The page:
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Loved ones, absent from home for several years returned to joyous homecomings and reunions. Many of these same Alberta families had suffered loses and experienced great sorrow. Thousands had perished during the war leaving empty chairs and vacant spaces in households—constant reminders of those who would never return home.
Some Alberta communities experienced unparalleled growth and development after the war. Industries were converted from military to civilian production to meet the public’s pent up demand for goods that had not been available for many years. This new economic activity brought jobs and opportunities to these Alberta communities.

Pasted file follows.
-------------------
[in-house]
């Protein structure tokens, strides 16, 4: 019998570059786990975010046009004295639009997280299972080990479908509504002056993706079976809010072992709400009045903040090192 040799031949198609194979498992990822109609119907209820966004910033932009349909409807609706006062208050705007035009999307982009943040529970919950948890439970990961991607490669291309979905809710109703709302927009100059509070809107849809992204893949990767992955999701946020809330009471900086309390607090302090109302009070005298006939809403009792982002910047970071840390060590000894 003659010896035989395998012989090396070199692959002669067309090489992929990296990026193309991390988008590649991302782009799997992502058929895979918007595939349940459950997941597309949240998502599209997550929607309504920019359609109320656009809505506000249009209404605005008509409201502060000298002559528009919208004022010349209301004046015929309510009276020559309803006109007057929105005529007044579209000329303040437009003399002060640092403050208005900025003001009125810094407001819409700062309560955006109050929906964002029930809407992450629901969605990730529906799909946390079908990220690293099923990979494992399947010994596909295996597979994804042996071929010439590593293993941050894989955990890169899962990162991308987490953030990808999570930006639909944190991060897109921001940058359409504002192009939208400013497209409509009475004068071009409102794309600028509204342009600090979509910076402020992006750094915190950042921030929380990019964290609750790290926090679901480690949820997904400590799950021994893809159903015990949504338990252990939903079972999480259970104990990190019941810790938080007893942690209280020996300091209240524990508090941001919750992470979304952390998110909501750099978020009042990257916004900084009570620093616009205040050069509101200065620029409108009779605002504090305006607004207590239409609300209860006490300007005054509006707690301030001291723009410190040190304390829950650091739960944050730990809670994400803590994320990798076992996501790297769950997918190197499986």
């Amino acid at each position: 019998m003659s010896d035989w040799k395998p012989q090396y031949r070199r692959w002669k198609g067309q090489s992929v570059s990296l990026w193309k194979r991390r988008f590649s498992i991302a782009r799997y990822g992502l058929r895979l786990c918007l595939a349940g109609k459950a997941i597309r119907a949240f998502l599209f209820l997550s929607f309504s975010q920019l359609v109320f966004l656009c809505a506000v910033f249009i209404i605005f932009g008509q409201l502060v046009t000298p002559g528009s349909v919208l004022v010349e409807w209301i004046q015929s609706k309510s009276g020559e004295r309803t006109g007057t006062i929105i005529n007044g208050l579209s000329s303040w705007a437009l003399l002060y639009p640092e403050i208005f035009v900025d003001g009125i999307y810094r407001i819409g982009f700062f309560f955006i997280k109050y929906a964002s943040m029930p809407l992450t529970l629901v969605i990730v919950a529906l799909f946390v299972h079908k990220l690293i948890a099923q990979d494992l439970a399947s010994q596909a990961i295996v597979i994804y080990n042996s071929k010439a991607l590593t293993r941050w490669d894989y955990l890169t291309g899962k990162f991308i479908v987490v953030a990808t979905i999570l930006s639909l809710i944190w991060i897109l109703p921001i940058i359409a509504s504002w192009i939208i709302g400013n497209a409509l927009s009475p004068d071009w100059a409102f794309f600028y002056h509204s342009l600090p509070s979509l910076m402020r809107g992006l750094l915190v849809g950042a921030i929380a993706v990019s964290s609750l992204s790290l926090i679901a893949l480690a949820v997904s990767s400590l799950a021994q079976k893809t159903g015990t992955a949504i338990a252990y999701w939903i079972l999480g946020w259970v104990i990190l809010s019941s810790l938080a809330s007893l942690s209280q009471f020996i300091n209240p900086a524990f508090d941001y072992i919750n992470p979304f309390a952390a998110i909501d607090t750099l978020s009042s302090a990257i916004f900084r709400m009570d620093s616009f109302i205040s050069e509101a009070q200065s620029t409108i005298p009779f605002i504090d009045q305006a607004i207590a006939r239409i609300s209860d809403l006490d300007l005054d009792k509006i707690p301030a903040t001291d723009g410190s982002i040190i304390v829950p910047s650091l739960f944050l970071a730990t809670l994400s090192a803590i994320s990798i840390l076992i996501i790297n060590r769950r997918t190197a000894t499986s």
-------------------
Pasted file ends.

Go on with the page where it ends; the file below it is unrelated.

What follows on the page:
Other communities did not fare so well after the war; they struggled as military personnel departed and bases and associated businesses closed. For these towns and cities difficult times lay ahead.
The silent cost of war affected Albertans in different ways. The members of Alberta’s ethnic communities who had been treated with distrust questioned what the future held for them within Alberta society. Women, leaders, workers and nurturers during the war, found themselves being forced to revert to their “traditional” roles as the men returned from the front. They asked, “Who are we now?” And Canada’s military personnel faced the daunting challenge of reconciling what they had witnessed and taken part in during their service overseas with the “normality” of civilian life on the homefront